Next day Emma and I went up to the castle and had a look around.  We didn't go in since it was a bit expensive and you could wander around the buildings for free.  It's apparently the biggest castle in the world, but the definition of castle must be a bit loose, since it's more a bunch of buildings on a hilltop, not the sort of battlement defended keep you might be thinking of.  The Wenceslas Cathedral was a bit of a highlight, with its copper spires (remember, copper outside means the gorgeous aqua blue that it corrodes to, not the shiny yellow metal), mosaics and that touch that quite a few northern churches had (Vienna, Budapest, Amsterdam) - cool geometric patterns made with different coloured roof tiles.  Apparently, the jewel encrusted altar was closed for repairs anyway, so all we missed for not paying $30 and lining up was the stained glass windows.  We then went down into a gully called Deer Ditch that was also nice, and quite deserted and peaceful.  There must have been some sort of political meeting in one part of the garden since when we were climbing a path out of the ditch we encountered a soldier in modern battle gear.  We motioned if it was OK to continue up the path and he motioned that it was fine, but when we got all the way to the top we encountered another ceremonial soldier who told us to go back.  Bastards.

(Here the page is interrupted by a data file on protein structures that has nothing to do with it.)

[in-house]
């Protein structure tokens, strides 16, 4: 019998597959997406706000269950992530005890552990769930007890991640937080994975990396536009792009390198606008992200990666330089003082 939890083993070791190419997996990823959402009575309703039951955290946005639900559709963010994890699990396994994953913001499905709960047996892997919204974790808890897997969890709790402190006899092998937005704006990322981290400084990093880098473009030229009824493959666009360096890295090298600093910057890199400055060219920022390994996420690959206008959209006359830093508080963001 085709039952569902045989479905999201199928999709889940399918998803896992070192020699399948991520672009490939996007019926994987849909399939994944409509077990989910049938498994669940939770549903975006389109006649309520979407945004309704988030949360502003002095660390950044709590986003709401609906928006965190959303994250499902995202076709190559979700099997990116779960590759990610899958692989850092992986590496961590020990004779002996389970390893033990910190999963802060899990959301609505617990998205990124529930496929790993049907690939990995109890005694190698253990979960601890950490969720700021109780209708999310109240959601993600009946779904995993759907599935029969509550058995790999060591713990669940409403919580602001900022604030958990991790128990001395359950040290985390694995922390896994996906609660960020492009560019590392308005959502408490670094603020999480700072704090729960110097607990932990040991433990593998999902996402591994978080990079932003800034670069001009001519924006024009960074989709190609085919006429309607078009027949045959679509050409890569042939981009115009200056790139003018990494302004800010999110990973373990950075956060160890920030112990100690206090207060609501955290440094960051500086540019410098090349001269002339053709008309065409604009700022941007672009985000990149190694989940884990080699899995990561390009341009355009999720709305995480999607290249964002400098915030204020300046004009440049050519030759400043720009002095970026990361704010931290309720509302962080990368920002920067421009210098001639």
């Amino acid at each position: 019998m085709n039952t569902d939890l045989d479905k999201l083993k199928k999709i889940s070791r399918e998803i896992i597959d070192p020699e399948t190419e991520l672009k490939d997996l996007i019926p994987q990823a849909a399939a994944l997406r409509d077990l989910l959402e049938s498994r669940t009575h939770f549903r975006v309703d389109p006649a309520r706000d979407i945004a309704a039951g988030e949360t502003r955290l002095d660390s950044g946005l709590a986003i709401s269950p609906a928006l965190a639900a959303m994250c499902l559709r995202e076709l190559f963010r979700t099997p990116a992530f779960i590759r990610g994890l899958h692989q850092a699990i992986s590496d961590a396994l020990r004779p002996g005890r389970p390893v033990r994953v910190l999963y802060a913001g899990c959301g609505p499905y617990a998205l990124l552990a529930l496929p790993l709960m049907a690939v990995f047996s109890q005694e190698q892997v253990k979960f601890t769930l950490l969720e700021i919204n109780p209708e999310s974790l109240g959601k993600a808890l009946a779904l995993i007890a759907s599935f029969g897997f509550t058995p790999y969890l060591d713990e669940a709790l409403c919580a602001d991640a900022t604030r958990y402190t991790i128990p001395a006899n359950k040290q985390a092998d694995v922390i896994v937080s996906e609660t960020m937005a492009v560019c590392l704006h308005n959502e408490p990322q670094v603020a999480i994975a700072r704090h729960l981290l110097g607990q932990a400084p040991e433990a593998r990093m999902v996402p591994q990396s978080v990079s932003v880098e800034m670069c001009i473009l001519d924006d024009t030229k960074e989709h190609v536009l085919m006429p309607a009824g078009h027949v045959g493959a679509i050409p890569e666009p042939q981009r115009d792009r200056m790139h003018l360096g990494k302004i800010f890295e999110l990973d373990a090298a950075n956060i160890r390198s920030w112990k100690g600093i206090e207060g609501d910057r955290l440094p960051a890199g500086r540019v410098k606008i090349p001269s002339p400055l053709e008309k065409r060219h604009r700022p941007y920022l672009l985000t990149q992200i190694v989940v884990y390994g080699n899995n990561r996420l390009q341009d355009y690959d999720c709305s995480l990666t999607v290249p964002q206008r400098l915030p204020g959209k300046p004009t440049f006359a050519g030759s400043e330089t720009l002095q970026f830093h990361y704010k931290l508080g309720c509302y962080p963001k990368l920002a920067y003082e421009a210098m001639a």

Anyway, then we went back down the hill to the river and found lunch (eventually) and sat in a park on an island next to the bridge and relaxed for a bit, before walking across another bridge and parky island to the city again.  Emma bought an Art Nouveau print Tshirt from a shop selling all sorts of stuff by the Czech artist and major exponent of the movement Alfons Mucha.  You might recognise his work from some ads for perfume and Moet and Chandon wine from the early 20th century, with celebrations of women in flowy dresses.  Look it up, it's great.